We are all one. Every one of us has the Holy Spirit. That's what he supposedly said. That's all that matters.
Love one another as you love yourself, and revere the Divine from which we all come.



posted on Jul, 19 2012 @ 01:55 PM
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reply to post by wildtimes
 
no arguing with you there.



posted on Jul, 19 2012 @ 01:57 PM
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Originally posted by wildtimes
reply to post by adjensen
 


Unitarians reject the Doctrine of the Trinity and the divinity of Christ, so they, like the Mormons and Jehovah's Witnesses, are not technically Christian.

"Technically"? I'm talking about the teachings of Jesus being promoted. I don't care about "technically". Their message is definitely in line with Jesus' teachings.

We are all one. Every one of us has the Holy Spirit. That's what he supposedly said. That's all that matters.
Love one another as you love yourself, and revere the Divine from which we all come.


Well, I use "technically" as a bit of a weasel word, because so many people think that Christians are just whoever calls themselves such and there's no point in starting an argument on that basis.

A more robust statement would be "Unitarians, like Mormons and JWs, in rejecting the Doctrine of the Trinity and Christ's divinity, are not Christians, but a separate, Christo-centric, religion."

An easy way to tell is whether a church's baptism is accepted by a clearly Christian church, such as the Catholics or Anglicans, and the aforementioned groups' baptisms are not (since they are not "in the name of the Father, Son and Holy Spirit".) If a Mormon wants to become a Methodist, they need to be baptized -- significantly, not RE-baptized, as they are viewed as never having been baptized before.

See? You caused me to yammer on that much and you probably fell asleep in the first sentence



posted on Jul, 19 2012 @ 01:59 PM
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reply to post by adjensen
 


And don't get me started on the Gnostics, lol.

No? "lol". Why, you have no way to refute it? Christ himself learned from them. Get up to date, you'll learn some new things. Every freaking DAY there are new hypotheses and discoveries. Get out of the antiquity teachings, and with the modern knowledge of our capabilities.

I just don't understand how people can be so closed off to new thoughts, learning, study and analysis.



posted on Jul, 19 2012 @ 02:01 PM
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reply to post by adjensen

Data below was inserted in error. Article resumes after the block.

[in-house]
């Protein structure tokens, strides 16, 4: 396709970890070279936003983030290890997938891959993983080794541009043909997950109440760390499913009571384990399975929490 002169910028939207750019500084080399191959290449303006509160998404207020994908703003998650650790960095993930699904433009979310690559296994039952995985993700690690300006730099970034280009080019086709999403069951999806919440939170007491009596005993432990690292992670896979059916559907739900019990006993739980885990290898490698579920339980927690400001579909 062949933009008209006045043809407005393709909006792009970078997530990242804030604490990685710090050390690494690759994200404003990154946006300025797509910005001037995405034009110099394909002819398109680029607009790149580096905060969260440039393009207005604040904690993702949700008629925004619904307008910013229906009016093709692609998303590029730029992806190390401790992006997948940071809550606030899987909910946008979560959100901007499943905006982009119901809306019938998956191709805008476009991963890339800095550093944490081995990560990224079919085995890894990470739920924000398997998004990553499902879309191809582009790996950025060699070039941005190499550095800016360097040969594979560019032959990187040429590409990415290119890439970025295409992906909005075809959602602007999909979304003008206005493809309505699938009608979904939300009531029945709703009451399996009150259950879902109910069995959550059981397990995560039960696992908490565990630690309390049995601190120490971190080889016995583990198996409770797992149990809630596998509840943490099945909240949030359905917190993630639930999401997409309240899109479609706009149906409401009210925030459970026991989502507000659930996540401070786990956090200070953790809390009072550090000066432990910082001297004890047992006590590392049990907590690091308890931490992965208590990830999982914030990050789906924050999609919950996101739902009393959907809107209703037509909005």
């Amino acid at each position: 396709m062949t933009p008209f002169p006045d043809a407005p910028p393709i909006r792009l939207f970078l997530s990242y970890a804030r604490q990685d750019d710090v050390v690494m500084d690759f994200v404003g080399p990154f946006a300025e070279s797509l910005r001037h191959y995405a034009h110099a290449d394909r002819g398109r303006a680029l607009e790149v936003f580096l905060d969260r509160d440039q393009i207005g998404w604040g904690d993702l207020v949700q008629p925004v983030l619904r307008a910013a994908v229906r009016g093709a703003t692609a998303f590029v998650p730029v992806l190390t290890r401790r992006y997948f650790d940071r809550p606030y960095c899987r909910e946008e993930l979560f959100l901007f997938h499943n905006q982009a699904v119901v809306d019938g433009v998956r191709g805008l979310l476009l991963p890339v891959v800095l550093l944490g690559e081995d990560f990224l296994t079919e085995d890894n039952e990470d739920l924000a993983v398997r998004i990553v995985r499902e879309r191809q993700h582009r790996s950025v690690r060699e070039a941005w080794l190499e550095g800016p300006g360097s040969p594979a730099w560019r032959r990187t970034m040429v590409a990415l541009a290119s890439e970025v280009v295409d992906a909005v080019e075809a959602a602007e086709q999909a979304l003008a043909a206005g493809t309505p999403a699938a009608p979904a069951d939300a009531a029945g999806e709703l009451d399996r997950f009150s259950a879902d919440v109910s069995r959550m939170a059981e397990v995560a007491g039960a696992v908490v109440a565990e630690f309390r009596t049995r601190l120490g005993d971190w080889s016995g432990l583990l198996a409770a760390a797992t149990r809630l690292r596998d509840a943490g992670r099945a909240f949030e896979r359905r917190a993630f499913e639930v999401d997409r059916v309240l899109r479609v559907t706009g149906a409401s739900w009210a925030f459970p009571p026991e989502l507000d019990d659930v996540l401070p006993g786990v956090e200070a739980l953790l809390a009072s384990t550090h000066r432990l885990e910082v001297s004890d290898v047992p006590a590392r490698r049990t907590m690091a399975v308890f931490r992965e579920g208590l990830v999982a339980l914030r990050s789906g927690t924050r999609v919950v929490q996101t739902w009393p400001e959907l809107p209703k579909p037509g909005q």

An easy way to tell is whether a church's baptism is accepted by a clearly Christian church, such as the Catholics or Anglicans,

I was baptized, confirmed, and married in the Episcopal church. Good enough? Please don't assume I don't know anything about what I'm talking about.



posted on Jul, 19 2012 @ 02:37 PM
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Originally posted by wildtimes
reply to post by adjensen
 


And don't get me started on the Gnostics, lol.

No? "lol". Why, you have no way to refute it? Christ himself learned from them. Get up to date, you'll learn some new things. Every freaking DAY there are new hypotheses and discoveries. Get out of the antiquity teachings, and with the modern knowledge of our capabilities.

I just don't understand how people can be so closed off to new thoughts, learning, study and analysis.


This will get very interesting. I suggest not going toe to toe with Adj about the Gnostics, take my word for it.



posted on Jul, 19 2012 @ 02:38 PM
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Originally posted by wildtimes
reply to post by adjensen
 


And don't get me started on the Gnostics, lol.

No? "lol". Why, you have no way to refute it? Christ himself learned from them. Get up to date, you'll learn some new things. Every freaking DAY there are new hypotheses and discoveries. Get out of the antiquity teachings, and with the modern knowledge of our capabilities.


Christ himself learned from them? How the heck did that work? The Christian Gnostics thought that Christ was an Aeon, here to give THEM the gnosis. The Gnostics (in general, not just the "Christian" ones,) were a polytheistic and dualistic form of derived neo-Platonism.

Jesus Christ, on the other hand, was a Jew, and never taught anything that was out of line with the foundations of Orthodox Judaism. He was monotheistic and a non-dualist, so in the incredibly unlikely event that he might have run across some Gnostics, about all that he would have learned from them is that they taught a world view that was diametrically opposed to his own.

"Get up to date"? I'd suggest that you do, as well, but beginning with history, not imagined realities.

I will give you the same challenge that I give to all "gnostics" -- explain why the Bringer of Gnosis would be born in Israel, an Orthodox Jew, rather than into a heritage more befitting his role. And then kindly explain why, if he "accidentally" found himself in such as state, he did not immediately denounce said Judaism and its incompetent and bumbling Demiurge, rather than praising and worshipping him, as he did.